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Books Etcetera

by Edmund Campion

The Pope in Winter by John Cornwell


Is John Paul II still in control of the Vatican bureaucracy?
Is his once formidable brain still functioning?
Cornwell's answers are: "no" and "intermittently".

Did you see the pope's Midnight Mass this Christmas, satellited in by the ABC? I hurried home from church and caught the final minutes of it. It was a sad sight, one to be viewed only with the eye of pity, as that old invalid struggled with his task. From his quavering mouth issued a sticky mudslide of noise and I puzzled to recognise what he was saying. For that matter, which language was this? Listening intently, I couldn't comprehend it. Then one of the priests alongside him, Cardinal Sodano or Ratzinger, spoke and I knew what was happening. The Mass was in Latin, lingua nostra, the language of our youth with which I was once quite conversant; but listening to it on Christmas Day, I had not picked it. So, with every other viewer, I was given an update on the pope's current enfeeblement.

That enfeeblement and its meaning for the church is the main topic of John Cornwell's The Pope in Winter (Viking, $49.95). I started to read it soon after the papal Midnight Mass, knowing Cornwell to be a trustworthy guide. Fifteen years ago he sorted out the puzzle of Albino Luciani/Pope John Paul I's death after only three weeks as pope. An English crime writer, David Yallop, had startled the world by alleging that JPI had been murdered. Yallop's book trawled through the murky reaches of Vatican finance, the Mafia, Italian freemasonry and so on - improbable stuff; but he challenged anyone to prove him wrong. Well, John Cornwell did just that. Luciani had not been murdered, his death had a simpler explanation; alone in the vasty strangeness of the Vatican, the new pope had neglected to take his pills, a fatal mistake.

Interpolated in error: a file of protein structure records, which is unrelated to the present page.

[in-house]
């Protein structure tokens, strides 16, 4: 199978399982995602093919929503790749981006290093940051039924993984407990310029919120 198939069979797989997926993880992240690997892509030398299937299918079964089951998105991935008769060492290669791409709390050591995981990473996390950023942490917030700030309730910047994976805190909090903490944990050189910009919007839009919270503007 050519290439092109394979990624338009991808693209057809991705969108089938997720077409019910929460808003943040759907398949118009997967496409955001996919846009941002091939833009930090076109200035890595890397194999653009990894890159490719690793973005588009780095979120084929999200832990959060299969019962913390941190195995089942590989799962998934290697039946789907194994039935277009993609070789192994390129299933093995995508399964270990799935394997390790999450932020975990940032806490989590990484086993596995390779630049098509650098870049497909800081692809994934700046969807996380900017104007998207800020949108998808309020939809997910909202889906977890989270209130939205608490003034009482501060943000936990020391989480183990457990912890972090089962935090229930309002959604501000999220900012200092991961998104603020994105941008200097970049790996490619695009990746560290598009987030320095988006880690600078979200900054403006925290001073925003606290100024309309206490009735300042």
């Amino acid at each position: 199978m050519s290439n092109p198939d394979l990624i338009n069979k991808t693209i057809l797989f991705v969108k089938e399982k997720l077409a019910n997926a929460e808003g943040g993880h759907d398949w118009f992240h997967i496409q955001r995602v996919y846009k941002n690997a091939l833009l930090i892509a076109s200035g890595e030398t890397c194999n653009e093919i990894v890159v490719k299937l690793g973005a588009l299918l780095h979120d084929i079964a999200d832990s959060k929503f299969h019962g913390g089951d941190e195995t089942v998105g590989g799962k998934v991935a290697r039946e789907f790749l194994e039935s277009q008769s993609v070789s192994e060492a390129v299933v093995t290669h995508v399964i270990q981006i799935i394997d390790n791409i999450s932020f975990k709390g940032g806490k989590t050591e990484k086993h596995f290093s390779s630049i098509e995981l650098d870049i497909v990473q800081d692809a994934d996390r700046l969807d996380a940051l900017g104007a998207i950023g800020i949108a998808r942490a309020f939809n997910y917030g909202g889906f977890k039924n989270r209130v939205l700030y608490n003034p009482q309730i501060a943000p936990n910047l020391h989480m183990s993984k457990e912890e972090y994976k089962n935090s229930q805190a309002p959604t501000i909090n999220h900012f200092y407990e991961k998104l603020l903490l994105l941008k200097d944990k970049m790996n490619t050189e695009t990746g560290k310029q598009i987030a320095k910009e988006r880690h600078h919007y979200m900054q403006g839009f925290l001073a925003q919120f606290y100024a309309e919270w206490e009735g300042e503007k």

The writing of that book, A Thief in the Night (1989) coincided with a revival of the author's Catholic faith. Once a seminarian, he had given the church away at Cambridge; but now he came back to it. Born in 1940, he belonged to a generation of Catholics troubled by the Holy See's response to the Holocaust - had it been complicit, craven, or simply ignorant? Cornwell guessed that the pope of the time, Eugenio Pacelli/Pius XII had not got a fair go from writers such as Rolf Hoehuth, whose play The Deputy (1963) had depicted him as an institutional personality uninterested in Jewish misery. He was 'onside', Cornwell assured Roman archivists, who opened their holdings to him. What he found there, however, made him change his mind, as you can read in Hitler's Pope (1999). The conclusion of the book is that the root of problems in the church lies, not in the personality of this or that pope, but rather in the structural development of a centralist papacy which disallows pluralism or local initiative.

So this is the writer who has now turned to the more recent history of the papacy. You get a quick idea of what The Pope in Winter is about from its subtitle: The Dark Face of John Paul II's Papacy. It is, if you like, a counterweight to unbalanced adulation such as you find in George Weigel's 1999 biography, Witness to Hope, whose 992 pages carry a single negative note, when the author suggests that the pope may have been unwise, or perhaps imprudent, in allowing himself to be photographed on a balcony with General Pinochet.